Are Bushnell rangefinders worth it?

Bushnell rangefinders are some of the most expensive rangefinders on the market. However, the new Bushnell Tour V6 is accurate, quick and very easy to use. Cheaper rangefinders tend to be slightly less accurate and have more errors where they pick up the background rather than the target.

How accurate is a Bushnell rangefinder?

In our testing the Bushnell Tour V6 shift was accurate to within 1 yard on all testing targets from 50 to 200 yards. It is the second ever rangefinder that has scored 100% accuracy in testing.

Why is my Bushnell rangefinder blurry?

If your rangefinder sight is blurry it means it is out of focus. To fix this twist the dial around the outside of the eyepiece.

Is Bushnell V6 waterproof?

Bushnell claims the Bushnell V6 is the most weatherproof rangefinder they have ever made. We haven’t thrown it into a bucket of water, but after playing in some heavy UK rain, we can report that we’ve has no issues.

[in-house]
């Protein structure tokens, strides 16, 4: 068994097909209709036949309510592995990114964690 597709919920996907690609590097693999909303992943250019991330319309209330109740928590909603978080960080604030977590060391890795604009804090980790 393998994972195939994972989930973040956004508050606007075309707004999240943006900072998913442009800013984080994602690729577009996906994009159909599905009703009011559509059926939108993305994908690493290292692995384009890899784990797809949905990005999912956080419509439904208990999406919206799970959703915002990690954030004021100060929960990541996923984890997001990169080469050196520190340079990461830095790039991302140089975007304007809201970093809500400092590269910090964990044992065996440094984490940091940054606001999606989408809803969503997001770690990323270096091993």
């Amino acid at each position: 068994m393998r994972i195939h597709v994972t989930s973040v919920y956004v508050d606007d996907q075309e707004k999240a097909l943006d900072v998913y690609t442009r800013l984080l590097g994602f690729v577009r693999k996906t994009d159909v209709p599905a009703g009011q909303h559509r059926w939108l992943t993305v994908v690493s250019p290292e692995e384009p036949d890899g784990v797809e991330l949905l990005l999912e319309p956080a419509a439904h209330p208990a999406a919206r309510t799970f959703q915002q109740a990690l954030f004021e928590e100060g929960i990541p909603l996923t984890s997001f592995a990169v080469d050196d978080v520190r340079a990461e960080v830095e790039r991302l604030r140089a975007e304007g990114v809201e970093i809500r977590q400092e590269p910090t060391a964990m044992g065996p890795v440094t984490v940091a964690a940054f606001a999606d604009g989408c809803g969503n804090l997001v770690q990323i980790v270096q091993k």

What is the best Bushnell golf rangefinder?

After our testing we’d say the Bushnell Tour V6 rangefinder is the best Bushnell rangefinder to buy if you are choosing between the various models. It is slightly more expensive than older models, but a rangefinder will last you many years and the Tour V6 shift performs very well.

Are rangefinders more accurate than GPS?

Generally speaking, GPS units are accurate to 1-5 yards depending on the make, model and your location. Rangefinders tend to be accurate to 0.5-3 yards depending on the make and model. Based on this we would consider rangefinders generally more accurate, but this depends on how you compare the two.

Do you really need slope on a rangefinder?

You do not need slope on a rangefinder, however it is an incredibly useful tool. Many shots into greens are ±4-5 yards up or downhill. Learning how to judge this information with a rangefinder with slope allows you to improve your average distance from the hole by 12 to 15 feet.

We hope this review has been useful. Feel free to leave any comments below and for more great golf content join or free weekly newsletter.

Happy golfing – Will @ Golf Insider

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Will Shaw, PhD, MSc, PGA Pro

Will is a PGA golf professional, with a PhD in Biomedical Science and MSc in Sports Biomechanics & Psychology. He spent 10 years lecturing part-time at Leeds Beckett University and the University of Leeds in Biomechanics and Motor Control before becoming the Head of Golf for the University of Exeter. He currently runs Golf Insider UK, Sport Science Insider around wider consulting and academic roles in sport performance and motor control.